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The technology is now available at numerous Amazon physical retail locations, such as select Amazon Go, Amazon Fresh, and Whole Foods Market stores.

Wave your hand, grab a beer with Amazon’s latest roll-out

Age verification is being added to Amazon’s palm-scanning technology; what it means for grocery is unclear

Amazon One is rolling out palm-scanning technology now with age verification, so consumers can buy beer and alcohol with just their palms, according to its blog. 

The new feature is being introduced at Coors Field, home of Major League Baseball’s Colorado Rockies. The IT service management subsidiary Amazon Web Services explains that while its customers love the convenience of paying with their palms, purchasing alcohol is still a major pain point as customers must produce their government-issued ID for age verification.   

“We launched Amazon One, our palm-based identity service, to remove friction from everyday activities and create a faster and more convenient way for people to pay or enter a location,” the website explains.

Senior Director of Food Service Operations and Development for the Colorado Rockies John McKay agrees with the AWS sentiment, stating that: “Hearing from Amazon One customers across the country, we understand that they love the convenience it delivers: Shorter wait times, quick access to buildings and locations, being able to link their loyalty memberships, and now an easy way to grab their beer.”  

However, this technology may feel familiar to Amazon Go customers — Amazon launched Amazon One in September 2020 at its first Amazon Go store in Seattle. 

The technology is now available at numerous Amazon physical retail locations, such as select Amazon Go, Amazon Fresh, and Whole Foods Market stores. The tech also has been licensed to third parties and is used at retailers in airports, and at sports stadiums, national technology news site GeekWire reports. 

In March the company brought the payment technology to fast-casual restaurant chain Panera Bread, with more than 2,100 locations across the U.S.

Age verification will be rolled out to additional establishments in the coming months, Amazon said, however, only time will tell if supermarket chains will be added to the list of establishments using Amazon One with age verification — especially as the Amazon Go format appears to be struggling as a concept. 

Earlier this year, Amazon announced plans to pause the rollout of its Amazon Fresh retail stores while it “re-evaluates the concept’s economics.”

“We're doing a fair bit of experimentation today in those stores to try to find a format that we think resonates with customers,” said Andrew Jassy, president and CEO of Amazon, during the company’s fourth-quarter conference call with analysts.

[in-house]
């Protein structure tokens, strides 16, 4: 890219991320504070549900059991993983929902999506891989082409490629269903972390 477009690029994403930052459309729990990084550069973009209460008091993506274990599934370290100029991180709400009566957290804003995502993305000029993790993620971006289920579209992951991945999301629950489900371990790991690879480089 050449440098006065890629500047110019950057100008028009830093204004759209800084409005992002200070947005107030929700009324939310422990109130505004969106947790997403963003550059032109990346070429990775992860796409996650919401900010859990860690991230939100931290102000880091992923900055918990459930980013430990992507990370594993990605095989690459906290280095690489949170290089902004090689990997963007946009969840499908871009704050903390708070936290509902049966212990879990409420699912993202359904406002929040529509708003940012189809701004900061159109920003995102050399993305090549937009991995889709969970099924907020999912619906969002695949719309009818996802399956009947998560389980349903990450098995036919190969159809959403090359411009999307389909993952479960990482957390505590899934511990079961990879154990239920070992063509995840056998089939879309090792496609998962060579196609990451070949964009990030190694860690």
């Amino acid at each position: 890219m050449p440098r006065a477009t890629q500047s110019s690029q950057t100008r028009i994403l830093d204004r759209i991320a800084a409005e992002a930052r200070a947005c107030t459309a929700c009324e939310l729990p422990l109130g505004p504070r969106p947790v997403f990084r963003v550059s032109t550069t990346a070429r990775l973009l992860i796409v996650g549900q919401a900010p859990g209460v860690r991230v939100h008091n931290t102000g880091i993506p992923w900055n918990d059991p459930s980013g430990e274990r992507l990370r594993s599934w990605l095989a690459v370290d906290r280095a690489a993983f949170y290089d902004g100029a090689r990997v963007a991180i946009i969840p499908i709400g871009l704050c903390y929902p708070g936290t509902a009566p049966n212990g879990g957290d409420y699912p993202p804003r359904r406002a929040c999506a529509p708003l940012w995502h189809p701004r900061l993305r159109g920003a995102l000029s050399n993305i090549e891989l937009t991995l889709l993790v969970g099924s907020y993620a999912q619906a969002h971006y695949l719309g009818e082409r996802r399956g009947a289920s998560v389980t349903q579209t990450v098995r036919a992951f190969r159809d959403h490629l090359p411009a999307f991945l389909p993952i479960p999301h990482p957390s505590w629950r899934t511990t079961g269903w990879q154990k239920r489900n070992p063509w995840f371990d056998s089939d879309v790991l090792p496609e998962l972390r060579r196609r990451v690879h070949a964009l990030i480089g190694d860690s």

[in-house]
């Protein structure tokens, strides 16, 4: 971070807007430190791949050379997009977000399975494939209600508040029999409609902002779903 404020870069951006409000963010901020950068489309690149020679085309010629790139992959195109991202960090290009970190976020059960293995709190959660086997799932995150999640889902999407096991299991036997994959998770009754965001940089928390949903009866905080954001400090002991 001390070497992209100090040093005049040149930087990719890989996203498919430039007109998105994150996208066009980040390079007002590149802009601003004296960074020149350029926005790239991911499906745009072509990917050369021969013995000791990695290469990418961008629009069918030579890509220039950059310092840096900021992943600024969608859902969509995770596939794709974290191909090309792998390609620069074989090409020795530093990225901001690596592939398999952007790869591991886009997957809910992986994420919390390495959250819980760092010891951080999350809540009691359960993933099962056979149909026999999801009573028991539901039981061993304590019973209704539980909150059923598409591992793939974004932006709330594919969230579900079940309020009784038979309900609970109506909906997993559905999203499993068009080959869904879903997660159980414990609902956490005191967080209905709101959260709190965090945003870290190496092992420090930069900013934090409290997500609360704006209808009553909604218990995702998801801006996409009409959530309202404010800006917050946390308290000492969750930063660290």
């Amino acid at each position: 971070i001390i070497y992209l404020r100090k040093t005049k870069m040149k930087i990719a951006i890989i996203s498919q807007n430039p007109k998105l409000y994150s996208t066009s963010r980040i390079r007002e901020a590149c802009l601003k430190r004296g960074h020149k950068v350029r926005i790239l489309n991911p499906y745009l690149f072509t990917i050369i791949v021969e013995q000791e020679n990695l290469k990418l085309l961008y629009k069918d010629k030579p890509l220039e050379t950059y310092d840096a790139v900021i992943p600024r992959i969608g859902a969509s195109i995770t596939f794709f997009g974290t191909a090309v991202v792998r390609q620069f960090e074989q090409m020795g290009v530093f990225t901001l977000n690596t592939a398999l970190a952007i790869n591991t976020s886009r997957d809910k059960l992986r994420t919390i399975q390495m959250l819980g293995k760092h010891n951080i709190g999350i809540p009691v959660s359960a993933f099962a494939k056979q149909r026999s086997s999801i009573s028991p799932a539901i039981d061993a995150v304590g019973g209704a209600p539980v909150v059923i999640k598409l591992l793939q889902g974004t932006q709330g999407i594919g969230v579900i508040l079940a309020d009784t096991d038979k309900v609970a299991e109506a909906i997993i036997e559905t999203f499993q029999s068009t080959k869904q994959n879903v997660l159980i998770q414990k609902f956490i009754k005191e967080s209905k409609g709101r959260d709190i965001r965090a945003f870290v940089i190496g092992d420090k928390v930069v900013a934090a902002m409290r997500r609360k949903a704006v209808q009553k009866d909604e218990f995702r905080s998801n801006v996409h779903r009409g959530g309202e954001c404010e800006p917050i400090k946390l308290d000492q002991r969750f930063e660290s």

At that time of press, the company had 44 Amazon Fresh locations and 28 Amazon Go stores in the U.S., according to its website. Both the Fresh stores, which are similar to traditional supermarkets, and the Go stores, which are cashier-less convenience stores, had been widely considered a potential opportunity for the e-commerce giant to disrupt the traditional retail grocery space.

Whether or not the technology will take off with grocery, the way it works is still worth noting. Customers already enrolled in Amazon One can take advantage of the age-verification feature by visiting and uploading a photo of the front and back of their government-issued ID (i.e. driver’s license), along with a selfie. 

Once enrolled, customers no longer need to produce an ID when purchasing alcoholic beverages at participating outlets. 

Customers not yet enrolled in Amazon One can pre-enroll online or at the enrollment kiosks wherever Amazon One is available. For example, in Coors Field, Amazon One kiosks are available at the brewery inside the ballpark, as well as its full-service bar.

When an enrolled customer hovers their palm over the Amazon One device, the bartender will see a “21+” message along with the customer-uploaded selfie on the screen. The bartender can then do a quick visual match of the photo, and then proceed with the sale. When ready to pay, customers can hover their palms over the Amazon One device again, and they will be charged for their purchase.

It’s also important to add that Amazon One does not store customers’ government-issued IDs, which are verified by an ISO 27001-certified identity verification provider (ISO 27001 is an international standard for information security).

Amazon also says that this technology is significant to further remove friction for retailers, bars, and breweries — especially since Amazon One is already available at more than 100 Whole Foods Market stores, select Amazon Go and Amazon Fresh stores, and multiple third-party locations. This includes Panera Bread restaurants, sports stadiums, entertainment venues, convenience stores, and travel retailers like Hudson and CREWS at several U.S. airports, among others. 

Perhaps age verification is the technology needed to get Amazon Go stores back on track. In the meantime, the fact that consumers can wave their hands and grab a beer removing another layer of friction at checkout certainly can’t hurt. 


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